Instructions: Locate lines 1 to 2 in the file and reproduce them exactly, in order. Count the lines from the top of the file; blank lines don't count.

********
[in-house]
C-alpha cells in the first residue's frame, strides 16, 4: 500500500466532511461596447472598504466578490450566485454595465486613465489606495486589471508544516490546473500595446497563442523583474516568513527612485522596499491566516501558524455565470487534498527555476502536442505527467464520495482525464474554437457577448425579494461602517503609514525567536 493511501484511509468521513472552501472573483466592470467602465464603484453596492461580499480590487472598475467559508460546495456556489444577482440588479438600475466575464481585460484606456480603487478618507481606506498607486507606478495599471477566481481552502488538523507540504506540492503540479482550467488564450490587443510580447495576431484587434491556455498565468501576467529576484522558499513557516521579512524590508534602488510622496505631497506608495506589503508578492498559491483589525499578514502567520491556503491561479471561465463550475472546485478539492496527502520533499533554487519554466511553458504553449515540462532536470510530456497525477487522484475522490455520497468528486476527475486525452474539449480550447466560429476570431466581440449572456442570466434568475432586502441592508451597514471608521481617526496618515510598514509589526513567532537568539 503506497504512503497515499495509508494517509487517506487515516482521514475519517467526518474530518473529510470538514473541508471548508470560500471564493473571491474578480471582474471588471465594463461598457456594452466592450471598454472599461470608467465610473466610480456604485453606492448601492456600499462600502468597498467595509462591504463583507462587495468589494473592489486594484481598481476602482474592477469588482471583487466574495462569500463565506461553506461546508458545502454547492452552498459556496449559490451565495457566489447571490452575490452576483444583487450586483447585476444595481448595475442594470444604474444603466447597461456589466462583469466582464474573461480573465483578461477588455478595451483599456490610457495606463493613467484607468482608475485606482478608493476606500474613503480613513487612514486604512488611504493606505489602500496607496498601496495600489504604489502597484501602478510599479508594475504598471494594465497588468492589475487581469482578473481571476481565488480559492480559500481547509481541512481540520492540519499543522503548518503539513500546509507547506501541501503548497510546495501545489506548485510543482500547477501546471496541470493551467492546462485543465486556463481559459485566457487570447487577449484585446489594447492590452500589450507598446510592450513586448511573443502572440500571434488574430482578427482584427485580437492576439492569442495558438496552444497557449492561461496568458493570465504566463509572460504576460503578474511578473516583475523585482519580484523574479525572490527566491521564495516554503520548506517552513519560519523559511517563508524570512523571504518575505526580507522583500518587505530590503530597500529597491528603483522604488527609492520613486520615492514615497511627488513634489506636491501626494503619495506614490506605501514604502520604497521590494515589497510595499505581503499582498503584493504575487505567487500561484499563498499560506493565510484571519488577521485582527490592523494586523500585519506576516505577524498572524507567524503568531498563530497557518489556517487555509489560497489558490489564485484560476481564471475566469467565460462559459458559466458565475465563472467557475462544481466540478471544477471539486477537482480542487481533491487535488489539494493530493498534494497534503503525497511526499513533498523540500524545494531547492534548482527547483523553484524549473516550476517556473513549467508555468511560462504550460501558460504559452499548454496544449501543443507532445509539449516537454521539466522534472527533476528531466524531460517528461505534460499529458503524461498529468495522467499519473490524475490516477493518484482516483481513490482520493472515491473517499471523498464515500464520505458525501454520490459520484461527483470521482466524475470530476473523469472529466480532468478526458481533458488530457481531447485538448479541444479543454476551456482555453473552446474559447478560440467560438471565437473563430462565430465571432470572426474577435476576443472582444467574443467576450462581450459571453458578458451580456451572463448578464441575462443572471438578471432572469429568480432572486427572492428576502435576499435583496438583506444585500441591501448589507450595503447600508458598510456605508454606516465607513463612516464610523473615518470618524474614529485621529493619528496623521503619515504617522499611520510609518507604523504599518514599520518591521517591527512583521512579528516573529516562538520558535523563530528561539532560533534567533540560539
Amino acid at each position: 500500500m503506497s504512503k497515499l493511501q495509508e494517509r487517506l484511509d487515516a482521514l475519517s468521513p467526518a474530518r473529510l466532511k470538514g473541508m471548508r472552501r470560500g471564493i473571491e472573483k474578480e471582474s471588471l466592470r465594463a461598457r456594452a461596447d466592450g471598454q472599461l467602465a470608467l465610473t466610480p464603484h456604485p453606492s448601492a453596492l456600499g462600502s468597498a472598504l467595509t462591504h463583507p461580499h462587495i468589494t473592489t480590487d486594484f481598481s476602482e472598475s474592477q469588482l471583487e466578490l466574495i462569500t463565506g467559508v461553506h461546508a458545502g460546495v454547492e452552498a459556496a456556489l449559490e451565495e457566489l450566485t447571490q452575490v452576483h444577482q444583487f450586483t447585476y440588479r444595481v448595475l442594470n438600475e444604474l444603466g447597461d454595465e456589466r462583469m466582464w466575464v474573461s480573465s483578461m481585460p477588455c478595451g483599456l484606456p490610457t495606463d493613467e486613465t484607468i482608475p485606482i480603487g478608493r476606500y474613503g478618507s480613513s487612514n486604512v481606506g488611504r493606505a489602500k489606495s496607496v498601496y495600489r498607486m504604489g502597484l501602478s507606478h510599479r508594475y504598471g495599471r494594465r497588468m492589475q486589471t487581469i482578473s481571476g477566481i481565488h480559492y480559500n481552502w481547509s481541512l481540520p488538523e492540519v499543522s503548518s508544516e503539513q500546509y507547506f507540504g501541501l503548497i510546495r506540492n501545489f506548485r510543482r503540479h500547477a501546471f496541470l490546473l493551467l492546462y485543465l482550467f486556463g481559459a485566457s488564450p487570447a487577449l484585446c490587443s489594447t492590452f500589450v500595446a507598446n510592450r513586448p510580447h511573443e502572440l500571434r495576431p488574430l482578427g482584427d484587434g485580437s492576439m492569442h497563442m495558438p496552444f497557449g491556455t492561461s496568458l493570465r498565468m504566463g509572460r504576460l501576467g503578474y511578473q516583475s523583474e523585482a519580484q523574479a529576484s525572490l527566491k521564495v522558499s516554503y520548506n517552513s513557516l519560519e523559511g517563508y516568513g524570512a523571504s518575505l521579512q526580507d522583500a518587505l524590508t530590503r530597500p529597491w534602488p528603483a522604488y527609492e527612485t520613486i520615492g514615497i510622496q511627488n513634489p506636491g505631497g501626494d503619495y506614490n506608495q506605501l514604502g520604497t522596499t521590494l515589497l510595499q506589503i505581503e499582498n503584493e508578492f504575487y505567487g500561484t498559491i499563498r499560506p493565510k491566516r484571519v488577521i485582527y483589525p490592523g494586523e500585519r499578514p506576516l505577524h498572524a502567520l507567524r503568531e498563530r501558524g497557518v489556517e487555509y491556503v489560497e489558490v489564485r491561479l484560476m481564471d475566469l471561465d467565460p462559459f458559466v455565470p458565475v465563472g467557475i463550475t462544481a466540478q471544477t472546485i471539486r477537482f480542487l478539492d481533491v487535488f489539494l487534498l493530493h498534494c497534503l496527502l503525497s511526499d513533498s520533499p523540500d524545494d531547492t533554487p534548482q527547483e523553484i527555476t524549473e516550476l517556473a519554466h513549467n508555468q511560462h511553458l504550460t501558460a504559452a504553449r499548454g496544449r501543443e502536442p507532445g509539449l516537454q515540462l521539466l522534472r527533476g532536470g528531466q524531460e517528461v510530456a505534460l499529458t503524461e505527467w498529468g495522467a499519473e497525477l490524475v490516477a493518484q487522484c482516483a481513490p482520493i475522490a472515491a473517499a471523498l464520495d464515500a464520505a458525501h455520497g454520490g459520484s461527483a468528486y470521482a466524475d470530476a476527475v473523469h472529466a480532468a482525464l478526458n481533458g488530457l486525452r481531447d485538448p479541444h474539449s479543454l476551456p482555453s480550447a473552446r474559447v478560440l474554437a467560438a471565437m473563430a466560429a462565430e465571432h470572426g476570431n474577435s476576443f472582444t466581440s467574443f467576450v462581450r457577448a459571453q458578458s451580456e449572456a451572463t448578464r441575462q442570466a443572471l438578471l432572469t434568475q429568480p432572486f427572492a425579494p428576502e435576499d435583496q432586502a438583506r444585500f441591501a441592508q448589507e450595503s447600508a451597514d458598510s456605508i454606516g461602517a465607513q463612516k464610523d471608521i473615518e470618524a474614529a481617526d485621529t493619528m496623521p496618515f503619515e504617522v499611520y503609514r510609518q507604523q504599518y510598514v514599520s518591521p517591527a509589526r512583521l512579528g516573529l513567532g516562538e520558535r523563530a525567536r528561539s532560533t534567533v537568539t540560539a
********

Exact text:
[in-house]
C-alpha cells in the first residue's frame, strides 16, 4: 500500500466532511461596447472598504466578490450566485454595465486613465489606495486589471508544516490546473500595446497563442523583474516568513527612485522596499491566516501558524455565470487534498527555476502536442505527467464520495482525464474554437457577448425579494461602517503609514525567536 493511501484511509468521513472552501472573483466592470467602465464603484453596492461580499480590487472598475467559508460546495456556489444577482440588479438600475466575464481585460484606456480603487478618507481606506498607486507606478495599471477566481481552502488538523507540504506540492503540479482550467488564450490587443510580447495576431484587434491556455498565468501576467529576484522558499513557516521579512524590508534602488510622496505631497506608495506589503508578492498559491483589525499578514502567520491556503491561479471561465463550475472546485478539492496527502520533499533554487519554466511553458504553449515540462532536470510530456497525477487522484475522490455520497468528486476527475486525452474539449480550447466560429476570431466581440449572456442570466434568475432586502441592508451597514471608521481617526496618515510598514509589526513567532537568539 503506497504512503497515499495509508494517509487517506487515516482521514475519517467526518474530518473529510470538514473541508471548508470560500471564493473571491474578480471582474471588471465594463461598457456594452466592450471598454472599461470608467465610473466610480456604485453606492448601492456600499462600502468597498467595509462591504463583507462587495468589494473592489486594484481598481476602482474592477469588482471583487466574495462569500463565506461553506461546508458545502454547492452552498459556496449559490451565495457566489447571490452575490452576483444583487450586483447585476444595481448595475442594470444604474444603466447597461456589466462583469466582464474573461480573465483578461477588455478595451483599456490610457495606463493613467484607468482608475485606482478608493476606500474613503480613513487612514486604512488611504493606505489602500496607496498601496495600489504604489502597484501602478510599479508594475504598471494594465497588468492589475487581469482578473481571476481565488480559492480559500481547509481541512481540520492540519499543522503548518503539513500546509507547506501541501503548497510546495501545489506548485510543482500547477501546471496541470493551467492546462485543465486556463481559459485566457487570447487577449484585446489594447492590452500589450507598446510592450513586448511573443502572440500571434488574430482578427482584427485580437492576439492569442495558438496552444497557449492561461496568458493570465504566463509572460504576460503578474511578473516583475523585482519580484523574479525572490527566491521564495516554503520548506517552513519560519523559511517563508524570512523571504518575505526580507522583500518587505530590503530597500529597491528603483522604488527609492520613486520615492514615497511627488513634489506636491501626494503619495506614490506605501514604502520604497521590494515589497510595499505581503499582498503584493504575487505567487500561484499563498499560506493565510484571519488577521485582527490592523494586523500585519506576516505577524498572524507567524503568531498563530497557518489556517487555509489560497489558490489564485484560476481564471475566469467565460462559459458559466458565475465563472467557475462544481466540478471544477471539486477537482480542487481533491487535488489539494493530493498534494497534503503525497511526499513533498523540500524545494531547492534548482527547483523553484524549473516550476517556473513549467508555468511560462504550460501558460504559452499548454496544449501543443507532445509539449516537454521539466522534472527533476528531466524531460517528461505534460499529458503524461498529468495522467499519473490524475490516477493518484482516483481513490482520493472515491473517499471523498464515500464520505458525501454520490459520484461527483470521482466524475470530476473523469472529466480532468478526458481533458488530457481531447485538448479541444479543454476551456482555453473552446474559447478560440467560438471565437473563430462565430465571432470572426474577435476576443472582444467574443467576450462581450459571453458578458451580456451572463448578464441575462443572471438578471432572469429568480432572486427572492428576502435576499435583496438583506444585500441591501448589507450595503447600508458598510456605508454606516465607513463612516464610523473615518470618524474614529485621529493619528496623521503619515504617522499611520510609518507604523504599518514599520518591521517591527512583521512579528516573529516562538520558535523563530528561539532560533534567533540560539